D.C. goalkeeper Bill Hamid recorded a career-high eight saves on Saturday to help United secure a tie at Chicago's Toyota Park and second place in the final Eastern Conference standings.
This was one for the books. Combined with a couple strong diving stops by Chicago's Sean Johnson, this game was an absolute jewel for advocates of those who provide soccer's last line of defense.
Hamid and Johnson are two young and promising keepers in Major League Soccer. Both are incredibly athletic, and this season both added significant degrees of poise and presence for their respective clubs.
But on this day, Hamid's star shone brighter, out of necessity. Chicago thoroughly outplayed D.C. on the rest of the pitch in a game that had playoff significance for both.
United needed a tie to hold second place. Chicago was looking for a win to avoid dropping to fourth and having to host a play-in game.
Chicago struck first. The Fire's Patrick Nyarko fired a blast that beat a diving Hamid and struck net just inside the right post.
Hamid quickly regained his feet, batted an arm at the invisible gods of soccer misfortune and then took on an expression of stony resilience. It was an expression that seemed to communicate a simple message to teammates: "Do your part and level this score, and they won't beat me again."
Then the show began.
Hamid's primary victim was Chicago's Sherjill MacDonald. The 21-year-old product of D.C. United's Academy twice denied MacDonald from point-blank ranges.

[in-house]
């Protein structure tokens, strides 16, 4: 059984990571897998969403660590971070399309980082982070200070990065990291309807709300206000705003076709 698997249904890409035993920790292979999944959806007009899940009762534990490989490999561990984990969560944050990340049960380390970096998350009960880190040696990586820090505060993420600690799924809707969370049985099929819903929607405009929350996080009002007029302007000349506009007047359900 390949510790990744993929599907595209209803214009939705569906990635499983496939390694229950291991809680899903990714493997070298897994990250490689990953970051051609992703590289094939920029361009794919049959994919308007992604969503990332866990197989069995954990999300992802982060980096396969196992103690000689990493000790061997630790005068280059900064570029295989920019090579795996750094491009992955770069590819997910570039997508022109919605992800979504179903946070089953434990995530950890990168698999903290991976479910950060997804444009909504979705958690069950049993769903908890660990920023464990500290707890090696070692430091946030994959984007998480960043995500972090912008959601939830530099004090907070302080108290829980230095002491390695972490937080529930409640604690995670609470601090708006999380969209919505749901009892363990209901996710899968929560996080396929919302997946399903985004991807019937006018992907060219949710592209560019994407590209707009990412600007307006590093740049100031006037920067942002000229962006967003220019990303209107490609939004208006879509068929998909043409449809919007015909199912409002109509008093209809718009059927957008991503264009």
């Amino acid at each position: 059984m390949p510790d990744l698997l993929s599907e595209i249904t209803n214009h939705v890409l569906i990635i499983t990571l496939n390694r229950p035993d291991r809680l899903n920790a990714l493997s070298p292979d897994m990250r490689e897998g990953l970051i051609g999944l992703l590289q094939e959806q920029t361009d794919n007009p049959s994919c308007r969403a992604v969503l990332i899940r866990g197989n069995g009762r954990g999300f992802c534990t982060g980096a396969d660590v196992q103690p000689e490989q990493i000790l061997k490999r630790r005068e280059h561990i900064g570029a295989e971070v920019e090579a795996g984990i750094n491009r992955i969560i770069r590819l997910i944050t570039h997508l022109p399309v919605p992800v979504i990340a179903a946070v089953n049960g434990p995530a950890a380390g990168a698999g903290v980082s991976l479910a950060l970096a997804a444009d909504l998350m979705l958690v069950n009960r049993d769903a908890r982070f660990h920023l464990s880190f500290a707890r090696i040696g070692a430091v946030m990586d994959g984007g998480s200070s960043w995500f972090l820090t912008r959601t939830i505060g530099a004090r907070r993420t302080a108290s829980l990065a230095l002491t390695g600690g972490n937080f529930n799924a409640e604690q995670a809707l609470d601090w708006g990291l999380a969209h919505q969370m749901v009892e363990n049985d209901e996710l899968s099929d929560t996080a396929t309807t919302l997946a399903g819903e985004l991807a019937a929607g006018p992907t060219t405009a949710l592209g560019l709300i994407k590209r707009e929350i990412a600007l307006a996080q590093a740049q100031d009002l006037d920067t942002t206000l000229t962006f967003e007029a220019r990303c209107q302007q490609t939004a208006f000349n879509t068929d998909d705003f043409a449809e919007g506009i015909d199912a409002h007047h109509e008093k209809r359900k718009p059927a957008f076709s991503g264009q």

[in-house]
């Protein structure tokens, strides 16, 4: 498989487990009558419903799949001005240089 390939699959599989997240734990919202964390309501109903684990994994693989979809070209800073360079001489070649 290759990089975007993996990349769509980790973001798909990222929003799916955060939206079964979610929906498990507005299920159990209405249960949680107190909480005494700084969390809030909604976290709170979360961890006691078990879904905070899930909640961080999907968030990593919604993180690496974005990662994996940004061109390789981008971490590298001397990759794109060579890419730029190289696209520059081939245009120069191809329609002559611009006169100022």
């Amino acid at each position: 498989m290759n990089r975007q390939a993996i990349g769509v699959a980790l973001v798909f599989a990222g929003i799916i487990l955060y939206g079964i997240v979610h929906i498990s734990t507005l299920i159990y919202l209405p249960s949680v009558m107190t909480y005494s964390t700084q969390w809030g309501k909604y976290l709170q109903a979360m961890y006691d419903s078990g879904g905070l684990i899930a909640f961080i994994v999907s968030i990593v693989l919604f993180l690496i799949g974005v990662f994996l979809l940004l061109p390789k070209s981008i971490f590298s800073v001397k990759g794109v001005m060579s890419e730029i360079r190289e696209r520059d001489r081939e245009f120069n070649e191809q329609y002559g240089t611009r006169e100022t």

The first time occurred near the end of the half, with United desperately hoping to avoid carrying a two-goal deficit into the break. On a Chicago counter, Chris Rolfe played a beautiful feed to MacDonald, catching him in stride and space. Hamid shuffled with the pass, chose his position and, when the shot came, made a cat-like swipe at the ball with a strong left arm.
This was a weighted shot from a full-paced attacker. Hamid was only seven or eight yards away. Just making contact with the ball and hopefully deflecting it off target would have been impressive. The young keeper stopped the shot's momentum cold and sent it deflecting 15 yards back over MacDonald, where it was picked up by a trailing D.C. defender.
United did equalize early in the second half, and Hamid's second "grand theft goal" against MacDonald occurred in the In the 62nd minute. After a Chicago corner failed to produce, United also failed to regain possession or at least clear the ball. A shot came in through the box but was blocked up and toward Chicago’s Gonzalo Segares.
Segares lifted a nifty outside-foot flick toward MacDonald in front of the left post. The attacker made solid contact with his right foot. Hamid made solid contact as well, this time with both hands.
In real time, it looked like an act of self defense on Hamid's part. In video replay, the shot could be seen headed to the high corner inside the far post. Hamid proactively moved his hands up and to his left for a beauty of a reaction save.
Ten minutes later, Hamid faced a deceptive right-footed shot from Dominic Oduro.
The Ghana native pushed into space to the left of the goalmouth, with a D.C. defender just trailing him to the inside. Oduro appeared to be setting himself up for a strike or more likely a cross in front of Hamid with his left foot.
A step earlier, Oduro caught the ball with a right-footed poke. Despite the awkward physics involved, the shot had some juice. With a save reminiscent of his second on MacDonald, Hamid was able to get both hands behind the ball and deflect it away.
Hamid, only 21 years old, already is on the radar for Coach Jurgen Klinsmann and the U.S. men's national team. The United keeper from the nearby Virginia suburb of Annandale has trained with both national youth and senior teams. Hamid got his first senior team cap earlier this year.
If Klinsmann was tuned in for this particular United game, Hamid’s radar blip may just have brightened substantially.
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